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The advantage of AI is that it does not focus on negative aspects of change but energizes people to consider other options, seek for means of implementing this positive change, and engage in cooperative learning. Leader’s role in AI is to be the catalyst for positive change; usually, leaders do not work in positive change alone. A team of senior leaders is established to examine and evaluate the positive change, as well as consult with AI consultant. Using AI, organizations understand how negative issues can be transformed into strengths without blaming anyone or focusing on downsides and weaknesses.

Change in Action

Theory of change implementation by various approaches is provided to managers and leaders with a variety of details and suggestions. Still, utilizing AI in practice might not be as smooth as one can expect. The practical use of AI is presented by the X County that describes the change process in detail, stressing the importance of modeling. For example, the X County’s model consists of assessment, building the team, establishing a vision, enhancing innovation, and moving the organization. Assessment is done using questionnaires (OCAI), focus groups, and observations, while key attributes of guiding team members include diversity, power, credibility, and others. I would like to point out that creativity is not mentioned among these attributes, although AI might require creative thinking to build a successful team. At the same time, I also think that self-reflection and individual development should be considered as the key parts of team building. The organizational development would be impossible without individual development, and the team members need to be self-reflective enough to be able to evaluate their own actions and criticize them if necessary. The problem with leaders is that not all of them are capable of deep self-reflection, which can lead to wrong decision-making and crucial mistakes that will influence the whole organization. Thus, the leader or the team need to acknowledge their mistakes if necessary to support the equality among employees and leaders. Here, ethical approach towards leadership would be especially helpful.

One of the key lessons for me was the facilitation of innovation throughout the organization. I assumed that centralized decision-making could be more effective because it was governed by a particular team of professionals. Nevertheless, it is true that centralization would also lead to the lower spread of change (if any) outside the Innovation Lab. If innovation is fostered throughout the organization, it is more likely that not only leaders but also employees will adopt and adjust to the new changes, which will also speed up the decision making process.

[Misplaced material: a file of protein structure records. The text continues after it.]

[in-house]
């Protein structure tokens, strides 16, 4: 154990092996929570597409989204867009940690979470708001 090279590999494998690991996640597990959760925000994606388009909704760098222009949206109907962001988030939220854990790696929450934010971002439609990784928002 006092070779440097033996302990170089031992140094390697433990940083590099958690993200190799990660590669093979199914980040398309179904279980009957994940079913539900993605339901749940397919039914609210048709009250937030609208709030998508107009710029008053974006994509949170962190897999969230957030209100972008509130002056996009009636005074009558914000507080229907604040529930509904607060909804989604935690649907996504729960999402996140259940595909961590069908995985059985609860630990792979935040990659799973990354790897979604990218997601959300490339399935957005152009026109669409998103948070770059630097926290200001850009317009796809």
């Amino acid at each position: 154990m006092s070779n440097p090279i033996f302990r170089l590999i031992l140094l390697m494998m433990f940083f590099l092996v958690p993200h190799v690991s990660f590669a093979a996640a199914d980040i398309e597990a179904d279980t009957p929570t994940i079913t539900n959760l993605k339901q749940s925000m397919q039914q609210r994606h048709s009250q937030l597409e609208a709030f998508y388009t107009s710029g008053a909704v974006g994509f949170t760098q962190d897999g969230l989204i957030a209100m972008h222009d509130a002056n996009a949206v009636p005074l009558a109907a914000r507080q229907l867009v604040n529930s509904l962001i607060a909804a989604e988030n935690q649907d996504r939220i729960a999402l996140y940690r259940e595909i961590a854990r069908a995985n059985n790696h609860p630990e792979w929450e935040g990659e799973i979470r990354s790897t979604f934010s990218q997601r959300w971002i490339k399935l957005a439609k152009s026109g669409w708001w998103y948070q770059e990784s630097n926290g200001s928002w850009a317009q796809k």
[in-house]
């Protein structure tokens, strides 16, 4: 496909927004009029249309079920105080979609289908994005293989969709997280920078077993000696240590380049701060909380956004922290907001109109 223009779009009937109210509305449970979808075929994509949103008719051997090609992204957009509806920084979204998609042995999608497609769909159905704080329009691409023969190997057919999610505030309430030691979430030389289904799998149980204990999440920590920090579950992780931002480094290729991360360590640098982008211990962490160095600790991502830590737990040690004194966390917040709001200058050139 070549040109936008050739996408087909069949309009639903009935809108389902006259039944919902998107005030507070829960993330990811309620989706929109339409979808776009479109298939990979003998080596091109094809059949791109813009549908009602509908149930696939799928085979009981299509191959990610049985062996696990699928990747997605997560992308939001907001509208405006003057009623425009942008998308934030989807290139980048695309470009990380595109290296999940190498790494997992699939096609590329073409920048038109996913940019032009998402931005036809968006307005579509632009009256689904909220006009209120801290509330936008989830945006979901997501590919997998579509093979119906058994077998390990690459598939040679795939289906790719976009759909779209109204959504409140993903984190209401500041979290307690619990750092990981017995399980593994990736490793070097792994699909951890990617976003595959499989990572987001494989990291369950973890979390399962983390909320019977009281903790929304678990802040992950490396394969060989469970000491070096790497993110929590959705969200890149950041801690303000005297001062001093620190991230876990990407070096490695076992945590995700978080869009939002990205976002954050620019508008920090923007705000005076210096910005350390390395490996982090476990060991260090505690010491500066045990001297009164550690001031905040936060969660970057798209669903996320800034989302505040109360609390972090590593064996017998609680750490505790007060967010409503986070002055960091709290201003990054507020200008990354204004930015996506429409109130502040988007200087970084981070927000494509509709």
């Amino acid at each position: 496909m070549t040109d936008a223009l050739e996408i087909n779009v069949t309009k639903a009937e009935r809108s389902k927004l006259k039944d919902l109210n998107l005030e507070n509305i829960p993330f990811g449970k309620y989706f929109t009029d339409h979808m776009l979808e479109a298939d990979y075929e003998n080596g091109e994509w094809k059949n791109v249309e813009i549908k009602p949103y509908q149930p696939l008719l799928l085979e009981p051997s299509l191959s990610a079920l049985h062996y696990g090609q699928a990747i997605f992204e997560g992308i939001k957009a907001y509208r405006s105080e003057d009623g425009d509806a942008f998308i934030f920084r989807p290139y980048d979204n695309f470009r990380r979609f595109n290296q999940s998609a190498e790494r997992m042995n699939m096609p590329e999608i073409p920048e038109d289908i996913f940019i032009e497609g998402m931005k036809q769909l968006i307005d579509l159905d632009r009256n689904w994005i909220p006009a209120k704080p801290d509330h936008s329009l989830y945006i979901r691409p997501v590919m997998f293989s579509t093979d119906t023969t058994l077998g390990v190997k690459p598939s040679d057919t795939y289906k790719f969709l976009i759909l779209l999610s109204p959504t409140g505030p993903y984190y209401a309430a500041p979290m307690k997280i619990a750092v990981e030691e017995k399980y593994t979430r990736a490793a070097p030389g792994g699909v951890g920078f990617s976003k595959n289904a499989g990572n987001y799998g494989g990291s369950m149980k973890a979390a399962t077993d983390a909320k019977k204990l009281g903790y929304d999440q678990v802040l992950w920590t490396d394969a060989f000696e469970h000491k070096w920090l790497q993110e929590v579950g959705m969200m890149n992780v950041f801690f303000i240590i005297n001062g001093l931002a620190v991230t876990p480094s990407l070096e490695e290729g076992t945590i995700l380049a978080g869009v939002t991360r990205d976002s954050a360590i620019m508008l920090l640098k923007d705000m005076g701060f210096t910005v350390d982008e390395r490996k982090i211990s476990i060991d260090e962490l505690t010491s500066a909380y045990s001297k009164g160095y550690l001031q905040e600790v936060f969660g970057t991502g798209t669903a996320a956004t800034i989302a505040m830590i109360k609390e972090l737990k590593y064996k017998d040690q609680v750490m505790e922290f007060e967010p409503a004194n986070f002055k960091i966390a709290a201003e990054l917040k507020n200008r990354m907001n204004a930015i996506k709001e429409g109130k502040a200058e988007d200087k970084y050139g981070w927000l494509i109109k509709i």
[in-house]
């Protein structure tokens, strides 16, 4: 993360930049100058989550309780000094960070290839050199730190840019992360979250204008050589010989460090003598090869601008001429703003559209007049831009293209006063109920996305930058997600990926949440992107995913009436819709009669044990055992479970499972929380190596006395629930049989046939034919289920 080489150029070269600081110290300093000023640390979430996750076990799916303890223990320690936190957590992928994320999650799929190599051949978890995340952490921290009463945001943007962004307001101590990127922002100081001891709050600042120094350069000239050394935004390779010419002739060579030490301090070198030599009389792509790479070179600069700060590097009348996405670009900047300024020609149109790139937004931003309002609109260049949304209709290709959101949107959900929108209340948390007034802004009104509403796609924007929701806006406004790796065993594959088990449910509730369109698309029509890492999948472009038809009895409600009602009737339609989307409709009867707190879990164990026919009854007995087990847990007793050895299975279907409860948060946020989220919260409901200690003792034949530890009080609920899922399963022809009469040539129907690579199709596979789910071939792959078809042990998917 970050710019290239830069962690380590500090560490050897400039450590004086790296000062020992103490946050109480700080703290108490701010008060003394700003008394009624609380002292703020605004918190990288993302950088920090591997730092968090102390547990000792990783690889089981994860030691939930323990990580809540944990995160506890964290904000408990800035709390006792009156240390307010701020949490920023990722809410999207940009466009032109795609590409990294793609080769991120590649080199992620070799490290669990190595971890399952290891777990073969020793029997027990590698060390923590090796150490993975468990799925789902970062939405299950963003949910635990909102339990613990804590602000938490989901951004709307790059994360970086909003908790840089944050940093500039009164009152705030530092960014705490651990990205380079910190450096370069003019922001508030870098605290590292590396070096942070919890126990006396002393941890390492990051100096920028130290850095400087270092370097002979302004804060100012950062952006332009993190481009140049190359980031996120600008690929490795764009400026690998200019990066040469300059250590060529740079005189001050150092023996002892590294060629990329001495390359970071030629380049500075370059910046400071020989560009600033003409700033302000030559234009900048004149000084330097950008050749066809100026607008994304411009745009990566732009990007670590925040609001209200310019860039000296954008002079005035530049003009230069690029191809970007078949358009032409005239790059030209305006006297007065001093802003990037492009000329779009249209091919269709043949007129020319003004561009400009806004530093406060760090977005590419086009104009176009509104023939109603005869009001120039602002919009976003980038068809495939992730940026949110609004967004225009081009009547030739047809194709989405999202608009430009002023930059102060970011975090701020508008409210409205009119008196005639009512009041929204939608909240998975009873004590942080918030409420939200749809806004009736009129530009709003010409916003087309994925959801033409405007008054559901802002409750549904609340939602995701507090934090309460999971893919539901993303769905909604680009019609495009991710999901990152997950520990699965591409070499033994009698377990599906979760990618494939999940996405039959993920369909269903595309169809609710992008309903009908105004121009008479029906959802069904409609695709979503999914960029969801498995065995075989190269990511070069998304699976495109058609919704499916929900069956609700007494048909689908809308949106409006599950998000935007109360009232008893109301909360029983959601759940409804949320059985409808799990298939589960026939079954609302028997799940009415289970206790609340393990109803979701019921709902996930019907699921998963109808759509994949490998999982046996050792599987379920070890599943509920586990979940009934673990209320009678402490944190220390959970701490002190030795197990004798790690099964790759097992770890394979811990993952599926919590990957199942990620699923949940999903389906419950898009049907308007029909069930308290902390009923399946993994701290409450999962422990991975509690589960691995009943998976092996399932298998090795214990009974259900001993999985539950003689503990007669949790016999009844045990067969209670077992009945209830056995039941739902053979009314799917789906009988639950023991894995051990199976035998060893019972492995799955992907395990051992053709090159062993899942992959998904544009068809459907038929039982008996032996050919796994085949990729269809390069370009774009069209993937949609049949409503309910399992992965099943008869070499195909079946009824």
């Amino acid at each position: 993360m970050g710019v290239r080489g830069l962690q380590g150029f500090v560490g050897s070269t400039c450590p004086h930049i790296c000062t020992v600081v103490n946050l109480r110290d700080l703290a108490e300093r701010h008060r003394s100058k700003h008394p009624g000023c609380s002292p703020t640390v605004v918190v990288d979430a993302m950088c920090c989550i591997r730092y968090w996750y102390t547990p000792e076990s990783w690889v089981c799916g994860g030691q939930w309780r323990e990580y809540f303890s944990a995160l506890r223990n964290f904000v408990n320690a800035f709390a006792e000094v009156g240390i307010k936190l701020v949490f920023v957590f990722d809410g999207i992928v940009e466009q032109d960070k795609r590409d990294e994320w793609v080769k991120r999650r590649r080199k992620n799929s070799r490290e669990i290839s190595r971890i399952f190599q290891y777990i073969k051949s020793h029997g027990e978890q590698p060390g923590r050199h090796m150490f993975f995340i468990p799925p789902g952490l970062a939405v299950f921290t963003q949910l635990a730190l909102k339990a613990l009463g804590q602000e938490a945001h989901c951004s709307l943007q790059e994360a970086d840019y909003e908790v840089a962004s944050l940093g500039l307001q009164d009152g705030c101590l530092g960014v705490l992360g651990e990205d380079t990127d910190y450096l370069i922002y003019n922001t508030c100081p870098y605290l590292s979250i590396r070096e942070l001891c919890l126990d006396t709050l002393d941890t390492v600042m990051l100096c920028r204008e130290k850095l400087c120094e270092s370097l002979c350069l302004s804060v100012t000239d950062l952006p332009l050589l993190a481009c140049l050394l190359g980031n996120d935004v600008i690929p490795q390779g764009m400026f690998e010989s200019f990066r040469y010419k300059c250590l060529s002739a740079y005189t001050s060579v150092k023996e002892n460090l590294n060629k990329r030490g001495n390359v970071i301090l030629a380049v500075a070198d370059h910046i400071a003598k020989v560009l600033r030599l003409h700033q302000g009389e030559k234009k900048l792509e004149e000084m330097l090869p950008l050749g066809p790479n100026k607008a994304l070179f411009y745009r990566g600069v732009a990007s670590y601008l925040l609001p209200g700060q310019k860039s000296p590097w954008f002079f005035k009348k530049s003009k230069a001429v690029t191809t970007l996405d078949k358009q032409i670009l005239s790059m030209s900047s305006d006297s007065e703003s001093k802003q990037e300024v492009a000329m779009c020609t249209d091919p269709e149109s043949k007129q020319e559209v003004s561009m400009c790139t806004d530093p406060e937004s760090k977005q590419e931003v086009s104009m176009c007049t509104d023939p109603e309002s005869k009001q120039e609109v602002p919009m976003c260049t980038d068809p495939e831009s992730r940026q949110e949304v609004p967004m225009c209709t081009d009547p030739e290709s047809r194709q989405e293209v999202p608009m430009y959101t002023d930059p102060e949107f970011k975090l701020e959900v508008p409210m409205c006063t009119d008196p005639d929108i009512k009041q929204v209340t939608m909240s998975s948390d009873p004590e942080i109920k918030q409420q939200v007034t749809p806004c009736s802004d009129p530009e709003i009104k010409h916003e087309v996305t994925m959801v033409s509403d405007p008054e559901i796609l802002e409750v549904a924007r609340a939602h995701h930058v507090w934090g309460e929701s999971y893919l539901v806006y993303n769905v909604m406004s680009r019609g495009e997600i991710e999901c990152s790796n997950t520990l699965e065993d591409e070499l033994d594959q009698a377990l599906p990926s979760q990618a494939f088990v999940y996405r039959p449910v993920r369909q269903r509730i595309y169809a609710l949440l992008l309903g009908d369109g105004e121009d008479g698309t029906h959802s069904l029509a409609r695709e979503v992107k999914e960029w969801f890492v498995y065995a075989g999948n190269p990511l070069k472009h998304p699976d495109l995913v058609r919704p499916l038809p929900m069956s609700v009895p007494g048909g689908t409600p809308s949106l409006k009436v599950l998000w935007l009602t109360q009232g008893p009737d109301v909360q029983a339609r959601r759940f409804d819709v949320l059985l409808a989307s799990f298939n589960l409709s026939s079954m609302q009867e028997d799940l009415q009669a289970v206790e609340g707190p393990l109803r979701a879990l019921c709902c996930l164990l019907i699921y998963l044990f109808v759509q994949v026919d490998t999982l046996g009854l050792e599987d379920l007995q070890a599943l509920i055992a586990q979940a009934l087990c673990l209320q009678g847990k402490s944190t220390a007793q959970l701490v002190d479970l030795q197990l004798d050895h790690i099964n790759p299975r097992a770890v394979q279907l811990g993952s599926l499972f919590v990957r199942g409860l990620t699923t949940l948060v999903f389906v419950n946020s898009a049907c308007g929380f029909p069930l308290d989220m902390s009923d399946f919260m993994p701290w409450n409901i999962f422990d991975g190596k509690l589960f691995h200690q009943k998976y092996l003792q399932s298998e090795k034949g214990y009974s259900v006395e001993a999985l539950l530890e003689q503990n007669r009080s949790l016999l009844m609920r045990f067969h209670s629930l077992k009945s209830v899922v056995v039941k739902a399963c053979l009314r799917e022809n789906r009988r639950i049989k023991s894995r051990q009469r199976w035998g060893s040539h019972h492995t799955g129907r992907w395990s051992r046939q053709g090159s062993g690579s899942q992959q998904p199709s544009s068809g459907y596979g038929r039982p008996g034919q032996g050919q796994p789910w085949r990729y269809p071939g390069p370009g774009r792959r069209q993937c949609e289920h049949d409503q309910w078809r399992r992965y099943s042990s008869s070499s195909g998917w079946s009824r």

When moving the organization toward the change, it is also crucial to empower action by shaping the conversation, engaging appreciative leadership and organizational design. No changes in the organization will be possible unless the leader is attentive to conversational streams in it. Other employees and managers at lowers levels can provide the leader with particular insights that he or she would not be able to obtain him/herself. Thus, conversational streams in the organization become a powerful source of possible innovations, needs, demands, and changes that need to be taken into consideration. Otherwise, the company will not be able to implement change successfully because not everyone will feel like a part of this change.

Employees would prefer avoiding uncertainties if possible, which is why it is the leader’s responsibility to share vision and mission of the change and reduce possible resistance to change. Sharing information with employees and encouraging leadership initiatives is what might be considered useful during organizational change. I believe the leader should ask him/herself whether he/she would like to receive information and detailed explanations if she/he were an employee (a follower) of the company. In my opinion, the leader needs to understand their followers’ needs and demands to be efficient and successful. At the same time, employees have the right to know why a change is needed and how it will be implemented.

Individual management skills also should not be neglected when implementing change or innovation. Any leader or manager needs to be ready to evaluate and criticize their own skills to ensure effective managerial leadership. A competent manager should consider the culture type of his/her organization and develop the appropriate skills that focus either on flexibility or stability, internal or external focus. As it can be seen, change implementation requires leaders to consider various factors, including employees’ ideas and demands, culture type, relationships with internal and external actors, etc.


To implement organizational change successfully, leaders need to review a variety of factors that can either foster or slow down the innovation process. Organizational change and leadership style are intertwined. Organizational culture can present both opportunities and challenges to the desired organizational change. An efficient leader should view his/her followers as equal partners in change implementation; exchange of ideas and suggestions should be fostered as well. If the leader wants to make his/her employees less reluctant to change, he/she should explain them the aim of the change, the vision, and the mission behind it. Otherwise, it is likely that employees will struggle to find any benefits in the discussed change, which can negatively influence its implementation (or even interfere with it). I believe that these materials have shown me how theory and practice can be combined in leadership and organizational change and how interdependent leadership, internal relationships, culture, and leader-employee communication can be.